iDropper – The Electronic Self-addressed Stamped Envelope

It took me a while to get to grips with iDropper $49 but once I did I found that I really liked it.iDropper Box.jpg

What is it?

“iDropperTM is an FTP file transfer system in two parts: The iDropper application, and the uploader client “droplets” which it creates. You can distribute the droplets (Mac or Windows) to anyone you wish, or use them on your own desktop.

A droplet is a mini-application that sits on the computer desktop as an icon. Once a droplet is configured, FTP file transfer is accomplished simply by dragging files and folders onto the desktop icon. End users require no knowledge of FTP protocols, do not need to install and configure an FTP client, and NEVER need to know your FTP login and password information.

It’s like giving users an electronic self-addressed, stamped envelope!”

To see how it works it really does make sense to view their screenshots page.

“iDropper works by creating a “droplet”, which is an entirely self-contained FTP client that points to a particular folder on an FTP server. This droplet has all the FTP host name, login and password information embedded in it. The user of the droplet requires no knowledge of FTP, no login, and no password. He simply drags and drops files onto the droplet, and they are delivered. See the diagram below for an illustration of the basic workflow:

BasicWorkflow.jpg

In this basic process, an Administrator uses iDropper to configure a droplet. The Administrator then distributes the droplet to the End User via e-mail. The End User then installs the droplet on his desktop. Once the droplet is installed the End User simply drags and drops files and/or folders onto the droplet. The droplet connects to the server via FTP and the files are uploaded to the folder chosen by the Administrator. The Administrator then retrieves the files from the server.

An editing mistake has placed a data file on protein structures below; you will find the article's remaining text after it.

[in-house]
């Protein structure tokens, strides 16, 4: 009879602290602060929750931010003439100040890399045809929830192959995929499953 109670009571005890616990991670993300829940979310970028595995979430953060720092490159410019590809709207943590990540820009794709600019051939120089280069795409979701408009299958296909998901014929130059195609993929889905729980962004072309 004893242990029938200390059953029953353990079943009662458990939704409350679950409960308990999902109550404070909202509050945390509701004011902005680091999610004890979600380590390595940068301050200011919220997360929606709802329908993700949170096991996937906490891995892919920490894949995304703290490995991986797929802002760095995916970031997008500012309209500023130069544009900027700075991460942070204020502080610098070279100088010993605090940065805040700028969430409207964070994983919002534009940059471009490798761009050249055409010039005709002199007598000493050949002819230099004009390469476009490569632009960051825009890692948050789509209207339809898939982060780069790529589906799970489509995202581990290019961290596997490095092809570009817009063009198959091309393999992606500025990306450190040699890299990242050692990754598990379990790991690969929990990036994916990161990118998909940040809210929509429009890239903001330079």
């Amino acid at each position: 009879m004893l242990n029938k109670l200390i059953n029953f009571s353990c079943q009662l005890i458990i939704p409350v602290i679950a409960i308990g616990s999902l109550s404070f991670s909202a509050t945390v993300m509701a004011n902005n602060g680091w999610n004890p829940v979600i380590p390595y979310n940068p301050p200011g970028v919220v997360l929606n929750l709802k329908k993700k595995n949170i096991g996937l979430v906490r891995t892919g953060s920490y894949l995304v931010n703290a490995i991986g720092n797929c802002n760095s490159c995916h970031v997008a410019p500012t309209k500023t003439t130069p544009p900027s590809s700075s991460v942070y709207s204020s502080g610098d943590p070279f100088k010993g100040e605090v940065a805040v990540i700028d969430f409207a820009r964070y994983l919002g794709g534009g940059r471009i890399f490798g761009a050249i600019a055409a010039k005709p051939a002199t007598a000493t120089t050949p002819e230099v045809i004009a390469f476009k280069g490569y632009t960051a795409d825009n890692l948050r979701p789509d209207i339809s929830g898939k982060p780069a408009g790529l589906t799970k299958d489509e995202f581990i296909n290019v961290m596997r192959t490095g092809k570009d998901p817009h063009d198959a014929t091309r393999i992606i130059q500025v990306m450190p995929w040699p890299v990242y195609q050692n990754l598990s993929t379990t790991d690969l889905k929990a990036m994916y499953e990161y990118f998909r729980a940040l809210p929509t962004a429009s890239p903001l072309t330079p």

But that’s not all. Where iDropper truly excels is after file delivery. Droplets can be configured to send you an E-mail message after the delivery, so you know when files have been uploaded to your server.

You can configure your droplet to send the user to a Web Page after the upload is complete. This could be a special confirmation/acknowledgement page, or simply your company home page.

Droplets can also collect information about the job (Job Info) and deliver that information along with the files. You can create a custom form that is presented to the end-user when files are ready to be uploaded. The form will be transmitted in XML or plain text format (your choice) along with the files.”

I have shared this detail verbatim with you because it is really important that you read it, understand it, but don’t get put off by it. That is what nearly happened to me! Whilst I am not specifically in their target market:

“iDropper is not limited to the printing and prepress industry. iDropper is also well suited for creative services agencies, magazine and newspaper publishing, software developers, geographically distributed workgroups, and anybody who makes or receives frequent FTP uploads.”

I do use FTP a reasonable amount and have been continually frustrated with the level of repetitiveness that the options I have tried to date seem to necessitate.

I recently upgraded a number of WordPress blogs and I found the droplets speeded up the process. I am in the process of designing and populating a blog for a non-technical Windows user and I have found iDropper a very efficient means of sending and receiving the data and content files that they have and I need, and vice versa when I have required their input.

So from a position of doubt and uncertainty I found an efficient and effective use for iDropper – I hope you do as well.

Leave a Reply

Your email address will not be published.